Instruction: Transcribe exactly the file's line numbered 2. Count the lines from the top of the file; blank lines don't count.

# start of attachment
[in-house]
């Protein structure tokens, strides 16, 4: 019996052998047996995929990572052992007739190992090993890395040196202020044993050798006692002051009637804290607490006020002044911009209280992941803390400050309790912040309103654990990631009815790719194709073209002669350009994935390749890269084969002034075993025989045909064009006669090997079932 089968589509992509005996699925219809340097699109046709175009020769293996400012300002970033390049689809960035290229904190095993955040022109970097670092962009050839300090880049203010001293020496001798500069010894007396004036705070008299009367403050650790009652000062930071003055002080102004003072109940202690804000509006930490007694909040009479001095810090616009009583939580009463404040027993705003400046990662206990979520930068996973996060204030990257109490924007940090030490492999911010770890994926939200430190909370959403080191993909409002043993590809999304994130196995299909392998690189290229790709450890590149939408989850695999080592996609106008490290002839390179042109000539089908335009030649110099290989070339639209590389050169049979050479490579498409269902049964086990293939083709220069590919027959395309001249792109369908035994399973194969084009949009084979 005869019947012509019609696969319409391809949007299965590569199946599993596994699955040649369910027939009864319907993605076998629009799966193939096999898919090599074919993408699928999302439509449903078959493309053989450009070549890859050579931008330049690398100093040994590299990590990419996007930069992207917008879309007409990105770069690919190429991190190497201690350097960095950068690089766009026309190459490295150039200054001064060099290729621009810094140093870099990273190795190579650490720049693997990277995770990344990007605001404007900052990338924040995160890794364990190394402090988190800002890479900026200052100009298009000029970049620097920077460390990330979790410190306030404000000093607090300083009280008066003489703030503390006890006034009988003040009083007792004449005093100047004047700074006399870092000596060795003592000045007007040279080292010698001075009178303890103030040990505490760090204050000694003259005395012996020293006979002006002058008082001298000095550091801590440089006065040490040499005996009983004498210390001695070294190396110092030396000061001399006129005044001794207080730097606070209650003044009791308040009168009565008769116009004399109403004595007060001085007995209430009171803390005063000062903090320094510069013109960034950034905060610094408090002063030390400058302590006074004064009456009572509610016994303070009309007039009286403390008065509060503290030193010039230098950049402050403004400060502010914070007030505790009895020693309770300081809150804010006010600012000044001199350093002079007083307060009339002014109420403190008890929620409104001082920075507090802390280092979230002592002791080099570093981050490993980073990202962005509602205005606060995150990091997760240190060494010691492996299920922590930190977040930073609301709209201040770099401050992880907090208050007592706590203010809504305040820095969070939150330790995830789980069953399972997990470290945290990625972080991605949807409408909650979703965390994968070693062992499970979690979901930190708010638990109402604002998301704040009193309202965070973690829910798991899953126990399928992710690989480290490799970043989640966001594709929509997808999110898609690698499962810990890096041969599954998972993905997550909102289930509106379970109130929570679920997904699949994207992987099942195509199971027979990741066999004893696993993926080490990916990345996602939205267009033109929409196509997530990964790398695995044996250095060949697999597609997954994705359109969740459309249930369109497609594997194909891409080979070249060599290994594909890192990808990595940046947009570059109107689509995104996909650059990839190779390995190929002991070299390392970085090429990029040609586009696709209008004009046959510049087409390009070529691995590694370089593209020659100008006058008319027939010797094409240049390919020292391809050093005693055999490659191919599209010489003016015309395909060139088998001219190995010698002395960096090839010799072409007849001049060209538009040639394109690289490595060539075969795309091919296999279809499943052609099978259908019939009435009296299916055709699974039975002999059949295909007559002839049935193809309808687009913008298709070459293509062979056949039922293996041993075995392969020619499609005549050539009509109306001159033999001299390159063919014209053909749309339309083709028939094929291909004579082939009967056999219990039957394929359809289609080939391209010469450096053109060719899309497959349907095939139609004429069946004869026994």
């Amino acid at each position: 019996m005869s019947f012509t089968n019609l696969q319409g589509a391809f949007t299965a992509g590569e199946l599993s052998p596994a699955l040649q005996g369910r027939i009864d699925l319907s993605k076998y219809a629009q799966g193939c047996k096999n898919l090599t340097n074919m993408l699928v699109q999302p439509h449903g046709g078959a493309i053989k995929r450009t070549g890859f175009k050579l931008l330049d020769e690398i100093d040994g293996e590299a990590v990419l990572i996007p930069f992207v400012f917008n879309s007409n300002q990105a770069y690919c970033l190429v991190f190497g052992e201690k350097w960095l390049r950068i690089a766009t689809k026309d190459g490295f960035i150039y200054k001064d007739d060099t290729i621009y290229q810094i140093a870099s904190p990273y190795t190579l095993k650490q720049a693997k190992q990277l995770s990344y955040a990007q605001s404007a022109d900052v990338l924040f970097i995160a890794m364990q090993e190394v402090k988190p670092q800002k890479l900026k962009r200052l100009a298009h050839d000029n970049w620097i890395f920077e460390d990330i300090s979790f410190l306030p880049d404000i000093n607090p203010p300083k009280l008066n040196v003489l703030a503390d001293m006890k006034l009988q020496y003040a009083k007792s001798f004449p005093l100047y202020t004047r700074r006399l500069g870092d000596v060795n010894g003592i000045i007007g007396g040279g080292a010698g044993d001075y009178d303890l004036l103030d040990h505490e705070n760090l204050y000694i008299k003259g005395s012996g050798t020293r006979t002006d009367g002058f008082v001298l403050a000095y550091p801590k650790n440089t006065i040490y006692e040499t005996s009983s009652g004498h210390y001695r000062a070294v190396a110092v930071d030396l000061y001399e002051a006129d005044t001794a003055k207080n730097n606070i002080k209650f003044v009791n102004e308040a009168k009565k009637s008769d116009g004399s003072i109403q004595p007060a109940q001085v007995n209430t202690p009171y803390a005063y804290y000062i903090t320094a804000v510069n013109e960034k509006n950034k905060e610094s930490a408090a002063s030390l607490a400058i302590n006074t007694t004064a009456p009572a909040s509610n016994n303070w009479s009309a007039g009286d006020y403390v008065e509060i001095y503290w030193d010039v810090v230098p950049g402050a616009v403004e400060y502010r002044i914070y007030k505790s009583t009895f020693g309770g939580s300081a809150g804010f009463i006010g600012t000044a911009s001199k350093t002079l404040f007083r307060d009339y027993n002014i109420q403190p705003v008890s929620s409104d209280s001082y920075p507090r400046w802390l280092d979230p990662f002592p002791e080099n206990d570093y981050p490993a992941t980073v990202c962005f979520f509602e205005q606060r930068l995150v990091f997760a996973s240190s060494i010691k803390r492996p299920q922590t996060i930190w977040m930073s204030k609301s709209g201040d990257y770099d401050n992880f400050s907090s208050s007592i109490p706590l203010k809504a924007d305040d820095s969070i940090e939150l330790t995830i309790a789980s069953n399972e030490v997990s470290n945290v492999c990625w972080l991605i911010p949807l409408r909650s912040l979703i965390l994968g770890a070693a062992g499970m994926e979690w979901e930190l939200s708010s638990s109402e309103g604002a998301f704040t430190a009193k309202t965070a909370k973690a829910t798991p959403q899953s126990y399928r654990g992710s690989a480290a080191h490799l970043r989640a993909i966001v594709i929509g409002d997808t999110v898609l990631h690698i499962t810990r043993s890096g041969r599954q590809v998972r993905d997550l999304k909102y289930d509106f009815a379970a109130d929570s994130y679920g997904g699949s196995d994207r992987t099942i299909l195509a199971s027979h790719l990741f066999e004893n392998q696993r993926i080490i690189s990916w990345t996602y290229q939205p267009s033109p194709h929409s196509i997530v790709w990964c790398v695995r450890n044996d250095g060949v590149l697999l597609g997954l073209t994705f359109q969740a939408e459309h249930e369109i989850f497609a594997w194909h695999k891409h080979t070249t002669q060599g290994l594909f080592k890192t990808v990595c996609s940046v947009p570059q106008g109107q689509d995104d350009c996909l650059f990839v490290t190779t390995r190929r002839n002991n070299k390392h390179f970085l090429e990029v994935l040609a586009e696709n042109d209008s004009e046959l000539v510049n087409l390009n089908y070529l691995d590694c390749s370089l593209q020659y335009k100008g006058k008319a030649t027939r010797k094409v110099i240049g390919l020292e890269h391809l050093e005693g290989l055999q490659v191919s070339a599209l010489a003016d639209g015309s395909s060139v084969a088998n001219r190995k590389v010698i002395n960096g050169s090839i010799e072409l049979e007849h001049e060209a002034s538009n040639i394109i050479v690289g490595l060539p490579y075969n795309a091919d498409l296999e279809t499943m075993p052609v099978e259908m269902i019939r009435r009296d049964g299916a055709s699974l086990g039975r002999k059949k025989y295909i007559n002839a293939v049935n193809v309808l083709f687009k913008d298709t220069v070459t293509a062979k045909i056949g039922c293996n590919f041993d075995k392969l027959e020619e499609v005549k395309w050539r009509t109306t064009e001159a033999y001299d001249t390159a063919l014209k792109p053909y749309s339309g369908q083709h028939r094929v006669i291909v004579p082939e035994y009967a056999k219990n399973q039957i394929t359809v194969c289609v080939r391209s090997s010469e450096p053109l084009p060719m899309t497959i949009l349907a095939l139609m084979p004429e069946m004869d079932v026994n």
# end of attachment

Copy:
């Protein structure tokens, strides 16, 4: 019996052998047996995929990572052992007739190992090993890395040196202020044993050798006692002051009637804290607490006020002044911009209280992941803390400050309790912040309103654990990631009815790719194709073209002669350009994935390749890269084969002034075993025989045909064009006669090997079932 089968589509992509005996699925219809340097699109046709175009020769293996400012300002970033390049689809960035290229904190095993955040022109970097670092962009050839300090880049203010001293020496001798500069010894007396004036705070008299009367403050650790009652000062930071003055002080102004003072109940202690804000509006930490007694909040009479001095810090616009009583939580009463404040027993705003400046990662206990979520930068996973996060204030990257109490924007940090030490492999911010770890994926939200430190909370959403080191993909409002043993590809999304994130196995299909392998690189290229790709450890590149939408989850695999080592996609106008490290002839390179042109000539089908335009030649110099290989070339639209590389050169049979050479490579498409269902049964086990293939083709220069590919027959395309001249792109369908035994399973194969084009949009084979 005869019947012509019609696969319409391809949007299965590569199946599993596994699955040649369910027939009864319907993605076998629009799966193939096999898919090599074919993408699928999302439509449903078959493309053989450009070549890859050579931008330049690398100093040994590299990590990419996007930069992207917008879309007409990105770069690919190429991190190497201690350097960095950068690089766009026309190459490295150039200054001064060099290729621009810094140093870099990273190795190579650490720049693997990277995770990344990007605001404007900052990338924040995160890794364990190394402090988190800002890479900026200052100009298009000029970049620097920077460390990330979790410190306030404000000093607090300083009280008066003489703030503390006890006034009988003040009083007792004449005093100047004047700074006399870092000596060795003592000045007007040279080292010698001075009178303890103030040990505490760090204050000694003259005395012996020293006979002006002058008082001298000095550091801590440089006065040490040499005996009983004498210390001695070294190396110092030396000061001399006129005044001794207080730097606070209650003044009791308040009168009565008769116009004399109403004595007060001085007995209430009171803390005063000062903090320094510069013109960034950034905060610094408090002063030390400058302590006074004064009456009572509610016994303070009309007039009286403390008065509060503290030193010039230098950049402050403004400060502010914070007030505790009895020693309770300081809150804010006010600012000044001199350093002079007083307060009339002014109420403190008890929620409104001082920075507090802390280092979230002592002791080099570093981050490993980073990202962005509602205005606060995150990091997760240190060494010691492996299920922590930190977040930073609301709209201040770099401050992880907090208050007592706590203010809504305040820095969070939150330790995830789980069953399972997990470290945290990625972080991605949807409408909650979703965390994968070693062992499970979690979901930190708010638990109402604002998301704040009193309202965070973690829910798991899953126990399928992710690989480290490799970043989640966001594709929509997808999110898609690698499962810990890096041969599954998972993905997550909102289930509106379970109130929570679920997904699949994207992987099942195509199971027979990741066999004893696993993926080490990916990345996602939205267009033109929409196509997530990964790398695995044996250095060949697999597609997954994705359109969740459309249930369109497609594997194909891409080979070249060599290994594909890192990808990595940046947009570059109107689509995104996909650059990839190779390995190929002991070299390392970085090429990029040609586009696709209008004009046959510049087409390009070529691995590694370089593209020659100008006058008319027939010797094409240049390919020292391809050093005693055999490659191919599209010489003016015309395909060139088998001219190995010698002395960096090839010799072409007849001049060209538009040639394109690289490595060539075969795309091919296999279809499943052609099978259908019939009435009296299916055709699974039975002999059949295909007559002839049935193809309808687009913008298709070459293509062979056949039922293996041993075995392969020619499609005549050539009509109306001159033999001299390159063919014209053909749309339309083709028939094929291909004579082939009967056999219990039957394929359809289609080939391209010469450096053109060719899309497959349907095939139609004429069946004869026994």